The Cambridge Club: Feel-good music festival for ravers of all ages
It was founded by three friends who already ran an urban music event but decided, like good boys do, to listen to their mums, who were less than impressed with the music, and try launching a festival for a slightly older crowd.
The festival’s website says it’s founded on a “shared passion for feel-good music, letting loose and dancing”, bringing together “friends and family of all ages”. While the Radiohead-obsessed indie-lover in me twitches nervously at the very suggestion of “feel-good music”, anyone who follows my wife’s Instagram account will know I am prone to the occasional bout of “letting loose and dancing”.
Being one of the, uhm, slightly older crowd myself, I decided we should give it a whirl and chose their field in Cambridgeshire – Childerley Orchard to be precise – to introduce our two boys, age four and 22-months, to the gloriously grubby world of British musical festivals.
It kicked off early on Saturday afternoon, like all festivals should, on a dusty airstrip next to a field of wheat, waiting for an old double-decker bus to take us from the car park to the site a couple of miles away (thankfully, the inevitable trek at the other end with bags of bedding, booze and stuff to keep small children amused/alive is mercifully short).
Festivaling with children means the music sometimes has to take a back seat, and so we headed straight to The Orchard, a wonderful self-contained green space packed with healthy pursuits for the little ones. There’s a ‘throwing bean bags into a hole’ game, a small tent with giant Jenga and Connect 4, beachball tennis and even a mini skateboard half-pipe.
It’s also where you’ll find the comedy stage, which on Saturday was headlined by Marcus Brigstocke. Listening to him loudly eviscerating the “f*cking Tories” while I tried to help my four-year-old negotiate his first ever game of Swingball was hilariously jarring.
But what about the music? Luckily for us, the soul, funk and disco-heavy line-up largely matched the weather – sunny and breezy tunes were the order of the weekend.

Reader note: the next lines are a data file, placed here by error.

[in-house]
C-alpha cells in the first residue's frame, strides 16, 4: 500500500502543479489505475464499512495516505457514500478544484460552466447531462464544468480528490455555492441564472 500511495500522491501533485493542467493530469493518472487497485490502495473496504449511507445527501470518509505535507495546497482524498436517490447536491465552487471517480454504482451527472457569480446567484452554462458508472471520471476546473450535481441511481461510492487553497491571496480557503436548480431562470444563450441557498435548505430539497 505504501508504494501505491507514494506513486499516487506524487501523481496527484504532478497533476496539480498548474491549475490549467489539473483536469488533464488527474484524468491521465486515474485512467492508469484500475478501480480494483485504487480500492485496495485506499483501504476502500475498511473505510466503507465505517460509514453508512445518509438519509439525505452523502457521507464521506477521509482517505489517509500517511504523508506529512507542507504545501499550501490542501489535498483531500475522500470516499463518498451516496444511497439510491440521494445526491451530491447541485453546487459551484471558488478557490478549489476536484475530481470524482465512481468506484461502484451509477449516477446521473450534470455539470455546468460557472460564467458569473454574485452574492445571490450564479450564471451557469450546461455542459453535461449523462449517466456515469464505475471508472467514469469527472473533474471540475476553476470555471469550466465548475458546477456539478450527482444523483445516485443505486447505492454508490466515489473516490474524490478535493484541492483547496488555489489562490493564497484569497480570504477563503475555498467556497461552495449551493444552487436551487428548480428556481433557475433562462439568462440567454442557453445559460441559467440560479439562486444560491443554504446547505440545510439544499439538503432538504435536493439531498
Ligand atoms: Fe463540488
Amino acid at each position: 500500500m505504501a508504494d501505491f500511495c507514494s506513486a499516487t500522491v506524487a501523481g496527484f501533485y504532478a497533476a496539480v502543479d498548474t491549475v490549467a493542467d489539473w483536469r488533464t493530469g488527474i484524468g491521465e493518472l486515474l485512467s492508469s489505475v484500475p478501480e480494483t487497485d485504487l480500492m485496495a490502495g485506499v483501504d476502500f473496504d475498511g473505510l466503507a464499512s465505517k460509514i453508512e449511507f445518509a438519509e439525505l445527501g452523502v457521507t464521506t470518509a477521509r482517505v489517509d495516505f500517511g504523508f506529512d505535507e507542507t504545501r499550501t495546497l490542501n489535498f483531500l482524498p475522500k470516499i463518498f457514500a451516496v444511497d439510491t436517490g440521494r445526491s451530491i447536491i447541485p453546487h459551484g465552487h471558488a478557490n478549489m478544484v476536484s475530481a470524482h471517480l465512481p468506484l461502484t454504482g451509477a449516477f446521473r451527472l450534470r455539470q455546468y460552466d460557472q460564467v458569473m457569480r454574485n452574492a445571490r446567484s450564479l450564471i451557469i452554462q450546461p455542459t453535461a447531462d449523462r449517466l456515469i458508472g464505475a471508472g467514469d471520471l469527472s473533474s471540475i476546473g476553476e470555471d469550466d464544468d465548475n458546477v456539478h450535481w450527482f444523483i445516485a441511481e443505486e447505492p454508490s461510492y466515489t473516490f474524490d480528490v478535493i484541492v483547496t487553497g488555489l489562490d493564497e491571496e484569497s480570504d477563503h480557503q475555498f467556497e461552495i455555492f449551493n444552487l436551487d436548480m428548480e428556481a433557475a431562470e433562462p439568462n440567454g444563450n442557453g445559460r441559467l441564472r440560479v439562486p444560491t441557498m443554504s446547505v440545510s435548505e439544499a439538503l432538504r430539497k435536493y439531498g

While many would have been gutted that the big headline act, Lionel Ritchie, had to pull out, apparently fearing he might catch Covid if he caught a plane to the UK, there were plenty of retro big hitters on the bill – including Brand New Heavies, whose hour-long set was packed with instantly-recognisable classics including Dream on Dreamer, Never Stop and Midnight at the Oasis, as well as Mica Paris and, fresh from her glorious performance at the Platinum Party at the Palace, Diana Ross.
The crowd lapped it all up.
Inevitably at any festival, there’s one show that’s the talk of the next morning’s inordinately long coffee queue. Without doubt, it was the Saturday night headliner: Nile Rodgers + Chic. Their 90-minute set was a joyous, hip-shaking tour through Rodgers’ finest songs, spanning four decades. I Want Your Love, Everybody Dance and the closer Le Freak are the stuff of festival dreams.
The crowd was also treated to the full spectrum of his astounding and diverse collaborative work – a short version of Madonna’s Like A Prayer segued into Material Girl, both of which Rodgers produced. Lost In Music, David Bowie’s Let’s Dance and Daft Punk’s Get Lucky – all of them lit up by his signature choppy, laser-accurate groovy guitar – soared across this green and pleasant corner of England. The verdict on our family festival debut? A big thumbs up from the four of us. Another “feel good” weekend is already in the diary for 2023.